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Navigating the FAFSA maze: challenges and opportunities for universities

The Department of Education has made changes to this year’s Free Application for Federal Student Aid; however, the changes have caused delays for universities across the country. 

The previous form was time consuming with as many as 108 questions. Now, there are as few as 18 questions. Certain information is now taken from the filer’s tax return, removing the need to look at old tax returns. Ron Anderson, Associate Vice President of Student Financial Services, said, “We do we agree that the FAFSA had become too complicated and really liked the idea of, you know, less questions and more direct information coming from the Internal Revenue.” The form now provides less opportunity for families to create more delays. “There’s no reason that, that information can’t come directly from the IRS versus families having to write it in and possibly getting it wrong, and then having delays because of that, but we’re excited about the changes.”  

Ann Sowell, sophomore public relations major from Columbia, TN said, “ It will 100% be easier for FAFSA because FAFSA still has to be filled out every year, even if you’re in college. So it’s nice for college; college people can just be like, ‘Nothing’s changed, submit it.’ But for the first time, my brother’s doing it because he’s going to college next semester, and 108 questions is a lot.”

The delays leave little time for getting financial aid packages out to high school students who need to decide. Anderson said, “Nine months before school started, we were already getting financial aid packages out to high school students who need to make a decision during the spring as to where they’re going to go to college. So with those results, not coming this year until the middle of March at the earliest. It’s definitely created smaller windows to get those things done.” 

Sowell said, “It is frustrating because it’s such a strict deadline for students.”

The Department of Education has been facing criticism about the delays. Lipscomb is a member of the National Association of Student Financial Aid Administrators, which advocates for their members. Anderson said, “They were the ones that from the very beginning were saying, you know, these changes are great, but let’s make sure we get them done on time.”

The Pell grant has a maximum value of $7,395. Anderson said, “The government is saying that more students are going to qualify for it, and more students are going to qualify for more of it than they might have in the past. So we’re really excited about that. We believe very firmly that a government that invests in its students really helps itself.”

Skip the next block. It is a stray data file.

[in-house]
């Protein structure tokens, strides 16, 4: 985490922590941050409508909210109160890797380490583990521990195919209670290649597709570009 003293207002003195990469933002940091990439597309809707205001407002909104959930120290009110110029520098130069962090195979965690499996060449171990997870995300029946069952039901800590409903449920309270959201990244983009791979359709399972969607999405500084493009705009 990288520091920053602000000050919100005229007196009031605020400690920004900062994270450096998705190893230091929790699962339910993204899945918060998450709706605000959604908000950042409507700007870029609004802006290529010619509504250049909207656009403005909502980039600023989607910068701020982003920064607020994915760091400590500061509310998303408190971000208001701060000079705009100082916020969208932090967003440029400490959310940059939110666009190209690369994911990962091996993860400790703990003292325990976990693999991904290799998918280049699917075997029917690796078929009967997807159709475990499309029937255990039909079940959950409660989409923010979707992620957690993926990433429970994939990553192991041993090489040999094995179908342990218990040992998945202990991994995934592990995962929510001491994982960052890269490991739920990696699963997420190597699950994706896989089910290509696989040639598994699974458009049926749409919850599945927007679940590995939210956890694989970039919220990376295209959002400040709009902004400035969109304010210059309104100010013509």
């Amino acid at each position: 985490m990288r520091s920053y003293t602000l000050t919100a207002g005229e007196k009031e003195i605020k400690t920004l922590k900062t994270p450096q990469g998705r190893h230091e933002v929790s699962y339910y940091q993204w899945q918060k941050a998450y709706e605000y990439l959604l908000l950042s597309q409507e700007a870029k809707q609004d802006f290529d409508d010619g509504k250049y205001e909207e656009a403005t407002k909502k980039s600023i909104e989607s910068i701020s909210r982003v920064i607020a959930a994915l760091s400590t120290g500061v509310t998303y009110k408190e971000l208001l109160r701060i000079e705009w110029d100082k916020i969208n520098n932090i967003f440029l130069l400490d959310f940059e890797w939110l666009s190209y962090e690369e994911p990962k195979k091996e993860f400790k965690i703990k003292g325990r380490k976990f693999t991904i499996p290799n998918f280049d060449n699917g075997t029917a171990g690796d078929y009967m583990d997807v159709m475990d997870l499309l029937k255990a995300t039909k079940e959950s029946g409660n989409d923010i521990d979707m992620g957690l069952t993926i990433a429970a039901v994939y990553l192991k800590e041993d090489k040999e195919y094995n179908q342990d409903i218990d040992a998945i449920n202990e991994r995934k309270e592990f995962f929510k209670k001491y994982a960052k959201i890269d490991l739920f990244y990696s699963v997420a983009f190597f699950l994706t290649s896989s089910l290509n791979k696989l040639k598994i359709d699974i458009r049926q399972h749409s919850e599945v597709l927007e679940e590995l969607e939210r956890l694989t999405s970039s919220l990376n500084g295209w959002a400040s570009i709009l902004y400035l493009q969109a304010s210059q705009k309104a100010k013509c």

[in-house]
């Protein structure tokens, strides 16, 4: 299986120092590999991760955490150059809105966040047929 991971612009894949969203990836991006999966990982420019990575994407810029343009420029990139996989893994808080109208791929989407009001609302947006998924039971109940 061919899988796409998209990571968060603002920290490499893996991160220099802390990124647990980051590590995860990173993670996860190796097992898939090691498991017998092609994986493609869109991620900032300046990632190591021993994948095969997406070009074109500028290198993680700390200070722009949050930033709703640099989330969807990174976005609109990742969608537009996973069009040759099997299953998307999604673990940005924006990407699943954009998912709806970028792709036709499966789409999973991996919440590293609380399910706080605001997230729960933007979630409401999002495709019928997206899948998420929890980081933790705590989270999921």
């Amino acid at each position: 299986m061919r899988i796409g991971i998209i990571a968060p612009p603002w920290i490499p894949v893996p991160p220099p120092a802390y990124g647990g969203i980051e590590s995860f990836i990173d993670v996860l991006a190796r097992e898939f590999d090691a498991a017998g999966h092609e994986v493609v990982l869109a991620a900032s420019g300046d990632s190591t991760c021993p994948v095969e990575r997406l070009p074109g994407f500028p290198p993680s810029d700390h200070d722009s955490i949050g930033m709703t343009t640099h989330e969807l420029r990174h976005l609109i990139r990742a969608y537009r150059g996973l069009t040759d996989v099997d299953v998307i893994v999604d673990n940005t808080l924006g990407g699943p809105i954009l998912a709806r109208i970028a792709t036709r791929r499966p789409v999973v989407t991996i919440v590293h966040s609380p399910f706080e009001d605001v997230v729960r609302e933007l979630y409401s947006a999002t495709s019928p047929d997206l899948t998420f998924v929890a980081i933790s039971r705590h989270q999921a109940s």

Students like Sowell believe the eligibility increase is necessary. Sowell said, “ A Pell Grant should help out the average person too. It’s important that more people who still need that financial help can get that financial help.” 

Johnathan Akin, Assistant Vice President of Undergraduate Admissions, said, “Fortunately, you know, anybody who’s been offered admission, has at least received that notification of what merit they’re getting.” 

Universities share a common theme of enrollment concerns when students make their final decisions. In the past, Lipscomb has had record breaking numbers in enrollment. Akin does not believe that the FAFSA will have a negative impact. “I don’t think we’re overly concerned about it having a negative impact on enrollment. As far as you know, the number of new students that we have attend Lipscomb, I think we’re just more more focused now just on the timeline.”

Impact 360 banner behind Johnson dorms.

During the wait, students can access resources that can help them get an estimate of what they may receive. Akin said, “Basically, there’s a FAFSA submission summary form that they can send us, and we can use that to at least help them with institutional aid. It’s hard to identify state and federal aid without the FAFSA, but we can at least tell them, you know, if they qualify for any Lipscomb institutional aid.”

Another resource students can use is the net price calculator.  “That’s one of the tools we’re pointing families to, it’s a really great resource where they can go and they can plug in their information. By doing that, it will give them an estimated award of what they might qualify for here at Lipscomb and that one includes state and federal funding as well.” 

Many universities use May 1 as Decision Day but are beginning to push back their admissions deadline since they will not receive financial aid information until March. However, Lipscomb will not be changing its deadline. Anderson said, “It doesn’t mean that students can’t make a decision after that date. It’s just that we would like to keep that same date in front of people.” 

Moving the deadline back can cause other events to be moved back as well. Anderson said, “Some of the reasoning is, if you move a deadline like that, a lot of other things need to move as well.” Events like New Student Orientation would have to be moved which then leads to affecting other events set in place for the upcoming semester. “So we decided to stick with the deadline that we have, you know, allow plenty of exceptions and decisions to be made when students are ready.” 

Sowell said, “I can’t imagine, for some it could be the difference between a state school and community college. And that’s wrapping up soon. Like this summer they expect you to commit somewhere. So I’m sure it can put a lot of people behind on what they’d like to know.” 

 Students are still encouraged to fill out the FAFSA and ask any questions they may have. Akin said, “I think the only thing I would add is just for families to know that we are here to support them and that we know this is kind of a unique time for them.” For more information about the FAFSA go to www.studentaid.gov